While girls generally outperform boys in reading and writing, there is very little or no difference in the proportions of boys and girls achieving numeracy benchmarks. In 2004, 82% of boys and girls in Year 7 reached numeracy benchmarks. The proportions of boys and girls achieving numeracy benchmarks in Year 7 have remained around the same since 2001 (82%).

In 2004, higher proportions of school students in Year 3 were achieving reading and numeracy benchmarks than in Year 7. For example, 92% of boys and 95% of girls in Year 3 achieved reading benchmarks compared with 89% of boys and 93% of girls in Year 7. Patterns of achievement for writing benchmarks were similar in Years 3 and 7.

PROPORTION OF SCHOOL CHILDREN(a) ACHIEVING NUMERACY BENCHMARKS

GRAPH: PROPORTION OF SCHOOL CHILDREN(A) ACHIEVING NUMERACY BENCHMARKS


Australian National Benchmarks

In 1997, all State, Territory and Commonwealth Education Ministers agreed on a national goal which stated that every child leaving primary school should be numerate and should be able to read, write, and spell at an appropriate level. This lead to the implementation of the National Literacy and Numeracy Plan, the essential features of which are: early assessment and intervention for students at risk of not achieving minimum numeracy and literacy goals; development of national benchmarks for each of Years 3, 5 and 7 and assessment of student progress against these benchmarks. The benchmarks describe nationally agreed minimum acceptable standards for aspects of literacy and numeracy at particular year levels.(EndNote 4)

…15 YEAR OLD STUDENTS

In most Australian states and territories students complete their compulsory schooling at age 15, and at age 16 in some others. For most students this corresponds with Year 10. The Programme for International Student Assessment (PISA) is an international comparison of how well 15 year olds approaching the end of their compulsory schooling are prepared to meet the challenges they will face in their lives beyond school.(EndNote 5))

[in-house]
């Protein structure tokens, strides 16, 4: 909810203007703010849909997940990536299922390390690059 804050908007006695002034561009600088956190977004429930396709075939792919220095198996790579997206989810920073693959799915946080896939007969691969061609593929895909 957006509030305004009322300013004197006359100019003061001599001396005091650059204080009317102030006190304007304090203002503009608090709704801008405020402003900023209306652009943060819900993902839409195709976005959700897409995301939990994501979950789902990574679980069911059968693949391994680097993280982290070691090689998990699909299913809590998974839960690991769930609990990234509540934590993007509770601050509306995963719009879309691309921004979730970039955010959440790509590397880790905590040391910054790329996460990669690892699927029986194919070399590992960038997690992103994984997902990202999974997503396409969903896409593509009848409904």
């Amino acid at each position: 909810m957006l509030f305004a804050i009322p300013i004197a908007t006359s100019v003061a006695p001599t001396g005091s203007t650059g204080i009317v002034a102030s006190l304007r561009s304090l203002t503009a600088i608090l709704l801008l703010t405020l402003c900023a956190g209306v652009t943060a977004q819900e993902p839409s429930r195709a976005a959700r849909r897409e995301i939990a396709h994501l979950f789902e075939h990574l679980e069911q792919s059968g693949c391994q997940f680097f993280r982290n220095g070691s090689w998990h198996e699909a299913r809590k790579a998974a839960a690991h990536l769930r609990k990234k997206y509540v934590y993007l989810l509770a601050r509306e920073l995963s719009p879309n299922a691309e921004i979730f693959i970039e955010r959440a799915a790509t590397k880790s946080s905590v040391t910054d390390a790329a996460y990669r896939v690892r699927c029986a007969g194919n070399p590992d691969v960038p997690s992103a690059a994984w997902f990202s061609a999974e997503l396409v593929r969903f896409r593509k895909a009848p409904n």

According to the latest PISA results, 12,600 15 year old Australian school students participated in the 2003 survey. Overall, Australian students performed well, with both male and female students scoring above their respective OECD averages in mathematical, scientific and reading literacy.

There was little or no difference in the mean scores attained by Australian male and female students for mathematical literacy (mean score 527 for males and 522 for females) and scientific literacy (525 for both males and females). For more information see Australian Social Trends 2005, School students' mathematical and scientific literacy, pp. 102–106.

While Australian female students outperformed male students in reading literacy (mean score 545 for females and 506 for males), male students still performed well when compared with OECD and other countries. For example, male students in only four countries had a higher mean score than Australian male students in reading literacy (Canada, Finland, Korea and Liechtenstein) while male students in New Zealand had similar results. Overall, Australian male students' mean scores in mathematical, scientific and reading literacy placed them in the top 25% of male students' mean scores in participating countries.


STUDENTS' (A) MATHEMATICS, SCIENCE AND READING MEAN SCORES ON PISA – 2003

GRAPH:STUDENTS' (A) MATHEMATICS, SCIENCE AND READING MEAN SCORES ON PISA – 2003


YEAR 12

An increasing proportion of students are continuing beyond compulsory schooling and completing Year 12, which in turn enhances their employment and earning opportunities in later life. According to the 2004 National Report on Schooling, 62% of male students and 73% of female students completed Year 12 in 2004. Completion rates for males have fluctuated between 60% and 64% in the 10 years to 2004. Similarly, completion rates for females have fluctuated between 71% and 75% over the same period.